The 12 Gifts from Working the Steps

An excerpt from
An Abridged Version of 12 Hidden Rewards of Making Amends

by Allen Berger, PhD., Hazelden Publishing

PART TWO | HOPE: A Better Solution is Within Our Grasp

Hope is critical at this juncture. Hope gives us the belief that things can be different, that there is more to life than our false-self has led us to believe. Hope is the belief that a better solution is within our grasp.

The authentic nature of the Twelve Step fellowship creates a unique atmosphere for people to change.

Twelve Step meetings provide a very special and safe place to heal. These meetings are based on authenticity, on owning shortcomings, and on sharing our experience, strength, and hope. They are based on working together toward the primary purpose of the group.

The Twelve Step fellowship provides an emotionally charged, confidential, and loving relationship—both with fellow members of the program and through a very special relationship with a sponsor.

Making a decision to find our true-self is essential to changing our lives. If we don’t make a wholehearted, disciplined, enduring, and unwavering commitment, we won’t be able to tolerate the discomfort that comes from growth. We were forewarned about this when we were told “half measures availed us nothing” (Alcoholics Anonymous).

A curious thing happens when we decide to truly commit ourselves to this new way of life. We begin to see that letting go doesn’t result in total anarchy and chaos.

The goal of the Fourth Step inventory is to create an awareness of what we are doing and how we do it. Bill Wilson indicated that the inventory helps us find exactly how, when, and where our natural desires have warped us. We wish to look squarely at the unhappiness this has caused others and ourselves. By discovering what our emotional deformities are, we can move toward their correction. Without a willing and persistent effort to do this, there can be little sobriety and contentment (Twelve Steps and Twelve Traditions).

We need to develop an understanding of the forces within us that drive us to behave as we do. This is at the root of our problems. “It is from our twisted relations with family, friends, and society at large that many of us have suffered the most. . . . The primary fact that we fail to recognize is our total inability to form a true partnership with another human being” (Twelve Steps and Twelve Traditions).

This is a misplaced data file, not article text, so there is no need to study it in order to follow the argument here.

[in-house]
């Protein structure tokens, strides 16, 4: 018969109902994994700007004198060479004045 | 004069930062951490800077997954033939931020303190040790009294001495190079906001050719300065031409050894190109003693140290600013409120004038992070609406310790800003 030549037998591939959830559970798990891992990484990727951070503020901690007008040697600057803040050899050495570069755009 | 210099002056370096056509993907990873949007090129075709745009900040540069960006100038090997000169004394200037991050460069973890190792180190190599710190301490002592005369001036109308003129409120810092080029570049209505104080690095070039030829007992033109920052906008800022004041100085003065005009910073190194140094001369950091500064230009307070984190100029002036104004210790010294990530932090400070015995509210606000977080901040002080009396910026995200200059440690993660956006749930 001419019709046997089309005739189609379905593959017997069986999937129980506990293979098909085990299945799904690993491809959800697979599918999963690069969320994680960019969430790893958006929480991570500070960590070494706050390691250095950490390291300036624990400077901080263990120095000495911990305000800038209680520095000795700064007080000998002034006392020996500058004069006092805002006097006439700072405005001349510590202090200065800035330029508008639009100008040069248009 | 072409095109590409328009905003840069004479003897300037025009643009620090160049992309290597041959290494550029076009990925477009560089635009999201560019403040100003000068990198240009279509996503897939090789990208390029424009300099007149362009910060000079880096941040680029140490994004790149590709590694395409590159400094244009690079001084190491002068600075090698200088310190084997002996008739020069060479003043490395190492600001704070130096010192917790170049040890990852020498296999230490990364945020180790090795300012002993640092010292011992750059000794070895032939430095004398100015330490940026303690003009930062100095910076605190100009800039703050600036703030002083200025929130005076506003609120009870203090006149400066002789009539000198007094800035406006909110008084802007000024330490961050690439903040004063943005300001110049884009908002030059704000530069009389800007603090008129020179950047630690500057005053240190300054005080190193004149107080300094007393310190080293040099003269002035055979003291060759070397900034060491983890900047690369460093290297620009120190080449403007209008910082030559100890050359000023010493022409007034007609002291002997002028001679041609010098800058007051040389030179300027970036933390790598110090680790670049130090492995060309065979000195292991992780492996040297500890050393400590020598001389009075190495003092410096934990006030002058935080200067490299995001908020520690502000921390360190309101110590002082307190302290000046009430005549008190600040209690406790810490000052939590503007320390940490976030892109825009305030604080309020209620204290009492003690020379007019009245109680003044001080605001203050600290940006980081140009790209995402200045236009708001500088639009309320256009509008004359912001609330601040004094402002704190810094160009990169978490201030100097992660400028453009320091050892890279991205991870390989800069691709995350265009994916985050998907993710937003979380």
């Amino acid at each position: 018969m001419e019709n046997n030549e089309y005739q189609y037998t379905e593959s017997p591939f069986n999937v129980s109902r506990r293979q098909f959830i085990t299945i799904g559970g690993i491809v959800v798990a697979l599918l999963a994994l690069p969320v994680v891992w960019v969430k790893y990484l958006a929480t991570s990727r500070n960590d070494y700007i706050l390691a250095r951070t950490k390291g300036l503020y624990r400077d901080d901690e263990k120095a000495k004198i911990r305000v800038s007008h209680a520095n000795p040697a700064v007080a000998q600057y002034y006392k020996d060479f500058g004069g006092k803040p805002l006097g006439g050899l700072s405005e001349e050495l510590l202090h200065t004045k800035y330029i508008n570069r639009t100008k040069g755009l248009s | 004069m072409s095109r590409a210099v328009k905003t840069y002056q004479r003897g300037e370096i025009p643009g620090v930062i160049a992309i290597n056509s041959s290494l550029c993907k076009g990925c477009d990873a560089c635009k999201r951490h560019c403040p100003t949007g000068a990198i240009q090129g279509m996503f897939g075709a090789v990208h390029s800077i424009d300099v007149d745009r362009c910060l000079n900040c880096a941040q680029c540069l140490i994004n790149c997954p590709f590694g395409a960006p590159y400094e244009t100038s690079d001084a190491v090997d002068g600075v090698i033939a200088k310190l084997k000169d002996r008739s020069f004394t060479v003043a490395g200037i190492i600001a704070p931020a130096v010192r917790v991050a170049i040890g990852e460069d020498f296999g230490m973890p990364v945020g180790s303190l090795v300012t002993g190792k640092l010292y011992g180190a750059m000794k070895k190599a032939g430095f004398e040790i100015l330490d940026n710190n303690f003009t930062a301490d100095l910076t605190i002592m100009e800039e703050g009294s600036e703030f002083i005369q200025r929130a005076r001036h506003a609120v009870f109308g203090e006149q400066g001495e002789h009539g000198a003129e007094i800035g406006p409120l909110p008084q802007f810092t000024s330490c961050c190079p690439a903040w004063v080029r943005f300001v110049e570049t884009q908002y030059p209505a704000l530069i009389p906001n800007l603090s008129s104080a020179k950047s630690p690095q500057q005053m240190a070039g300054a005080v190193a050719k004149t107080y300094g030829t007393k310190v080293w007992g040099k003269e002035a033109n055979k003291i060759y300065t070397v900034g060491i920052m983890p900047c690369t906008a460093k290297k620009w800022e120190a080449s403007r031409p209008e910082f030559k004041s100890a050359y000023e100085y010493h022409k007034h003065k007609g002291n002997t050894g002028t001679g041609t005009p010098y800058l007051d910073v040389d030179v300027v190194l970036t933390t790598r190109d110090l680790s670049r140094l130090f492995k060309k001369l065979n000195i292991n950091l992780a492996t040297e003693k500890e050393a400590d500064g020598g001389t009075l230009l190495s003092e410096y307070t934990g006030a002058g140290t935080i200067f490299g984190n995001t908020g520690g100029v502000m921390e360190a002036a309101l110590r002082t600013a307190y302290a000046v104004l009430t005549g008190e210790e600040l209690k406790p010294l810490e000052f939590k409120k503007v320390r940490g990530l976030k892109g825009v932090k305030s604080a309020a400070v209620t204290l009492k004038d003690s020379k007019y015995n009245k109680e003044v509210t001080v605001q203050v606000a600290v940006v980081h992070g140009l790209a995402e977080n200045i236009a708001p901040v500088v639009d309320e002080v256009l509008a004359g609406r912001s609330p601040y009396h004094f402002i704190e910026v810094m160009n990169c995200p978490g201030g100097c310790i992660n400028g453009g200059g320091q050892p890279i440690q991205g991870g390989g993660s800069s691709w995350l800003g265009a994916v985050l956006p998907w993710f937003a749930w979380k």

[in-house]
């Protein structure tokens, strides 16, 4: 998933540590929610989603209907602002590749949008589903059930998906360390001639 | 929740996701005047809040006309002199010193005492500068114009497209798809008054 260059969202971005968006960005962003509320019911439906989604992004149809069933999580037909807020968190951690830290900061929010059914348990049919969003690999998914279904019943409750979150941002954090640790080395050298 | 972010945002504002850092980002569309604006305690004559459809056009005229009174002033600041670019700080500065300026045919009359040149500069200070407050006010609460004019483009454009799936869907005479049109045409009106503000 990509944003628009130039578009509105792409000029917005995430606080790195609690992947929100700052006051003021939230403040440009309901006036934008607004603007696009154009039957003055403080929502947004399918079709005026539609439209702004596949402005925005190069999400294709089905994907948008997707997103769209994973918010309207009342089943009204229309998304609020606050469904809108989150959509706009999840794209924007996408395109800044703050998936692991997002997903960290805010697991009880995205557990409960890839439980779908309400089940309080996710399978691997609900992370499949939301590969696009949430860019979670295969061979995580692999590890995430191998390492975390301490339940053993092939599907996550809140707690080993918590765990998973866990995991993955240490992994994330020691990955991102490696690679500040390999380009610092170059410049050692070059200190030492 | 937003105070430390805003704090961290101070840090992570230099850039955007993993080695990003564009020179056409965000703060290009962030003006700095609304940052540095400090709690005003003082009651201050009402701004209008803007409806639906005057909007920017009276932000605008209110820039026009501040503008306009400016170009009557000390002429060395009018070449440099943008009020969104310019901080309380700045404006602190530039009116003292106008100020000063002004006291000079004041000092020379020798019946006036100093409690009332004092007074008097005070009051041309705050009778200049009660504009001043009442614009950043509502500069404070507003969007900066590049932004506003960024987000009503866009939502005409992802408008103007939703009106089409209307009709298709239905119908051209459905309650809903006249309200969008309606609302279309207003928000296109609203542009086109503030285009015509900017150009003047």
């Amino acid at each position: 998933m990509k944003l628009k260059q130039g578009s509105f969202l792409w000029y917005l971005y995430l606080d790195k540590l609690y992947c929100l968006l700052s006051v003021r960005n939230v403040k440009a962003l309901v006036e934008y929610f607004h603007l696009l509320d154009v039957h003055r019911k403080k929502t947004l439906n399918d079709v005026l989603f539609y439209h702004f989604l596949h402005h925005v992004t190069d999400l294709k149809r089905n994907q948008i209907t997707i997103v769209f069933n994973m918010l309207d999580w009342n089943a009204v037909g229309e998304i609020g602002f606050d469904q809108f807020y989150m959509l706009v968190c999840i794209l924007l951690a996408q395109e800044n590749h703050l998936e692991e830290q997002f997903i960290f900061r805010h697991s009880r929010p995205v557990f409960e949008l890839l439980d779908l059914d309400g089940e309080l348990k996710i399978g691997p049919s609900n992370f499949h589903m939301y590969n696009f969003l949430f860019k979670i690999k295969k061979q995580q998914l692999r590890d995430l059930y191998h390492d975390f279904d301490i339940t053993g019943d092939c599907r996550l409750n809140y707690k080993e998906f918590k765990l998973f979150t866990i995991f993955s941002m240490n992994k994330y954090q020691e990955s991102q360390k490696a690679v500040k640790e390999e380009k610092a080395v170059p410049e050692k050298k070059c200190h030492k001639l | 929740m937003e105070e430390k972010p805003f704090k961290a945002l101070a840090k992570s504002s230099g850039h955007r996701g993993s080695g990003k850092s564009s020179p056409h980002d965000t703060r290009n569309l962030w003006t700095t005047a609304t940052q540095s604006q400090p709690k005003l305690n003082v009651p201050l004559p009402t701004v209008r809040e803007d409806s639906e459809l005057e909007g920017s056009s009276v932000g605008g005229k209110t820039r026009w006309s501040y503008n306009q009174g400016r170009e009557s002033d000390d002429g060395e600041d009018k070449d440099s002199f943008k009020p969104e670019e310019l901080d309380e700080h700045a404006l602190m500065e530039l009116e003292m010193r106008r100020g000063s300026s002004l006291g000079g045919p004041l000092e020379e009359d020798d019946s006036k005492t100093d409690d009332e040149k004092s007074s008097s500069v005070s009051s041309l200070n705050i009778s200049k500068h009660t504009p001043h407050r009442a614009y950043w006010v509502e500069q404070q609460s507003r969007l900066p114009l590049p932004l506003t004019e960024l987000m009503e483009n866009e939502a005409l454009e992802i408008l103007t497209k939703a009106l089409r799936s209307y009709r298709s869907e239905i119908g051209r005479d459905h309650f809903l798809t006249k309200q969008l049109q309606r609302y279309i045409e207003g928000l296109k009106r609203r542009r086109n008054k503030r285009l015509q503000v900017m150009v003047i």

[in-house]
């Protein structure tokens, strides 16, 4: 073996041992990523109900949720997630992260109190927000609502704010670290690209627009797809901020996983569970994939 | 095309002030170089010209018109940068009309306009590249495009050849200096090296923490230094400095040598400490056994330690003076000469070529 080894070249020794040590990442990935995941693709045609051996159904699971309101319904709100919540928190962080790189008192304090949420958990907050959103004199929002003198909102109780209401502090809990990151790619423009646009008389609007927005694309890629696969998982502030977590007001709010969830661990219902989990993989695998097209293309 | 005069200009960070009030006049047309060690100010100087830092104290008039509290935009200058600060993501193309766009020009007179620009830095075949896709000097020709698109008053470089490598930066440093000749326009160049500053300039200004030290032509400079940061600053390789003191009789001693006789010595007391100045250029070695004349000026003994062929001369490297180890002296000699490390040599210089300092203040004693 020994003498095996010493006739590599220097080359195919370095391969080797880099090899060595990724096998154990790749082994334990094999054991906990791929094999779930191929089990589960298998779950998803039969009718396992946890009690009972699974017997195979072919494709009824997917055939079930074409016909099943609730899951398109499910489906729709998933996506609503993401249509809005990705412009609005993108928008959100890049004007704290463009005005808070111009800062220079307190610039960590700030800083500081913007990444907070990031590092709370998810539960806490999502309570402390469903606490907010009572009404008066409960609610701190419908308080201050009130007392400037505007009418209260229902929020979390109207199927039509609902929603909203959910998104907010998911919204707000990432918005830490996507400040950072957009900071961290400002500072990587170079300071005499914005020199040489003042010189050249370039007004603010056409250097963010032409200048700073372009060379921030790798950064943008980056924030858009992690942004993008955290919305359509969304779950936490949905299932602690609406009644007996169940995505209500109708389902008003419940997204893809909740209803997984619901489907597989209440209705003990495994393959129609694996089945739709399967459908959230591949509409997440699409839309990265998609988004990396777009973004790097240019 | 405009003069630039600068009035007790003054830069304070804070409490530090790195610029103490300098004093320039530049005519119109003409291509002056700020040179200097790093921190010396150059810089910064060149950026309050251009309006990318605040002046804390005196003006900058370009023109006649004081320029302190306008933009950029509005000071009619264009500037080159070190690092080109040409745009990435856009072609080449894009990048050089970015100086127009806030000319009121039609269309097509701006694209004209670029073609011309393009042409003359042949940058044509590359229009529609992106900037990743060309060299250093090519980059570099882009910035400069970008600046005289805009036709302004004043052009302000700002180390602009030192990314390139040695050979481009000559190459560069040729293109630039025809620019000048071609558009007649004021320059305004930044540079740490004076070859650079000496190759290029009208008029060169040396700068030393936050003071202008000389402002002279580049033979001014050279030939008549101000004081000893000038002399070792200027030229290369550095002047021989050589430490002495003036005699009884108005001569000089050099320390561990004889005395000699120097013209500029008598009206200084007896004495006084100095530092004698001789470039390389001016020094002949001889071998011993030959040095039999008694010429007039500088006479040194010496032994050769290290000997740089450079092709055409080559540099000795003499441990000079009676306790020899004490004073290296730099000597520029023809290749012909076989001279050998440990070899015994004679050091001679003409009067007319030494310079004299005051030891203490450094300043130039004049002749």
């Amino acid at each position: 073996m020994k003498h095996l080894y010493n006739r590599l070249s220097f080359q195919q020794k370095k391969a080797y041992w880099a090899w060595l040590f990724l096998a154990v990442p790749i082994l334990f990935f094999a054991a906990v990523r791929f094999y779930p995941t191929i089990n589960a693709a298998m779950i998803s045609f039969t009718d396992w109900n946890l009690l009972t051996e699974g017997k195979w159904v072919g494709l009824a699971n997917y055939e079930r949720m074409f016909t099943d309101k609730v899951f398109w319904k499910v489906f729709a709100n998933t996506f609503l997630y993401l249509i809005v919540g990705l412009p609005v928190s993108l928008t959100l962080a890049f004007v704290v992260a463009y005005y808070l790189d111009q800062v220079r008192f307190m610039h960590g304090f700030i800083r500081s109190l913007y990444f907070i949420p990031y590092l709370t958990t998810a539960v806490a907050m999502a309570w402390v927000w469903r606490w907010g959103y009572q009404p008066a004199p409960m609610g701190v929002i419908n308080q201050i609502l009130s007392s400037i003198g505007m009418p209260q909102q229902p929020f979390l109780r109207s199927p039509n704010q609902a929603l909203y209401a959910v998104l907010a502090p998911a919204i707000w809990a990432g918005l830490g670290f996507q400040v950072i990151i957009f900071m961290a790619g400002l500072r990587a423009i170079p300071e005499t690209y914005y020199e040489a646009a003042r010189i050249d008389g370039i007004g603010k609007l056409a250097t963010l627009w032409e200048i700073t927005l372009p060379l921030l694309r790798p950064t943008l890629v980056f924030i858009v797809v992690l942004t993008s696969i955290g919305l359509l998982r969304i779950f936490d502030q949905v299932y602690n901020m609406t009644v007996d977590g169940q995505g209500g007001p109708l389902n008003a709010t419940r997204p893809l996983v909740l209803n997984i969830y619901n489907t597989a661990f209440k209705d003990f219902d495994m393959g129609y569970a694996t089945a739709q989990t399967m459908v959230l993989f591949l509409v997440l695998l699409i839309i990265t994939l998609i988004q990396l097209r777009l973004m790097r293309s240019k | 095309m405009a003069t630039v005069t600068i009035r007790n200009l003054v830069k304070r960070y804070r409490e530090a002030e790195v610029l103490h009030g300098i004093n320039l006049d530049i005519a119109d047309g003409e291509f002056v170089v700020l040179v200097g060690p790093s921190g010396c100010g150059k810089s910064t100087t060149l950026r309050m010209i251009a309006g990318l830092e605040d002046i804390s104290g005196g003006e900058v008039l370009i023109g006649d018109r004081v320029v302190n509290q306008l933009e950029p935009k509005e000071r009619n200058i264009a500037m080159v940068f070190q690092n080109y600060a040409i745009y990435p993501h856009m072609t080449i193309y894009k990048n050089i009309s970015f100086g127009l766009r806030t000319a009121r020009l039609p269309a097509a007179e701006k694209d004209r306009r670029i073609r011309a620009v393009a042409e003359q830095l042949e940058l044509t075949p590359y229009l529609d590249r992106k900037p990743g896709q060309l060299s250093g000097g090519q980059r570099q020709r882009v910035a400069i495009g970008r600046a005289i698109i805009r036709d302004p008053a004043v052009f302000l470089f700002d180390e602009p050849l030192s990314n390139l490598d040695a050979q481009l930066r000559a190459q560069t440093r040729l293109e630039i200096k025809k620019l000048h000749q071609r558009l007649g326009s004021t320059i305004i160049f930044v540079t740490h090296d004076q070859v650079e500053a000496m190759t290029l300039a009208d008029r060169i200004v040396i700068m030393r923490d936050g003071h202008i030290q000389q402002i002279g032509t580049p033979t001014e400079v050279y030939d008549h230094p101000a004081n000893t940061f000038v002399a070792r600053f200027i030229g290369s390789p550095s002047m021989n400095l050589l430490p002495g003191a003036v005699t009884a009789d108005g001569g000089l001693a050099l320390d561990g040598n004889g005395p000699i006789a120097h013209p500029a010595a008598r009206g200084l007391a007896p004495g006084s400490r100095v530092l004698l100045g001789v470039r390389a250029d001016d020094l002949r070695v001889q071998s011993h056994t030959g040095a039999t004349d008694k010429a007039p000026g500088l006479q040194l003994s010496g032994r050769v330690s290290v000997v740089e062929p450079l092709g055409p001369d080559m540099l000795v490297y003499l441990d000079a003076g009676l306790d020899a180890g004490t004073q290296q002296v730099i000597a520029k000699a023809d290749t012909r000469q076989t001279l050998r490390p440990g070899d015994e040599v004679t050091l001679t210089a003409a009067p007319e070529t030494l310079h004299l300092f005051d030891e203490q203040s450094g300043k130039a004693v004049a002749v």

What causes our failure to form true partnerships? Bill Wilson thought that it was egomania; I think our difficulties are better understood as a lack of differentiation or emotional maturity. This is not to say we aren’t egomaniacs; we clearly are. Egomania, however, is a result of a lack of differentiation, not the cause of it. Simply stated, differentiation refers to the degree to which we can hold on to ourselves in relationships. The lower our level of differentiation, the more immature we are and the more emotionally reactive we will be.

Our inventory will reveal that underneath all this nonsense, two natural forces exist. They are: (1) our desire for togetherness, to join or please or cooperate; and (2) our desire to be ourselves, to march to our own beat, and to hold on to our individuality. When these two forces are balanced, we are in integrity. I use the word integrity to refer to wholeness. When we are in integrity, we are respecting both our need for togetherness and our need for individuality. Balancing our need for togetherness with our need for individuality is important to establishing emotional well-being.

Once we have completed our searching and fearless moral inventory, we are ready to take the next step in the development of a positive self-concept.

PART ONE          PART THREE          PART FOUR          PART FIVE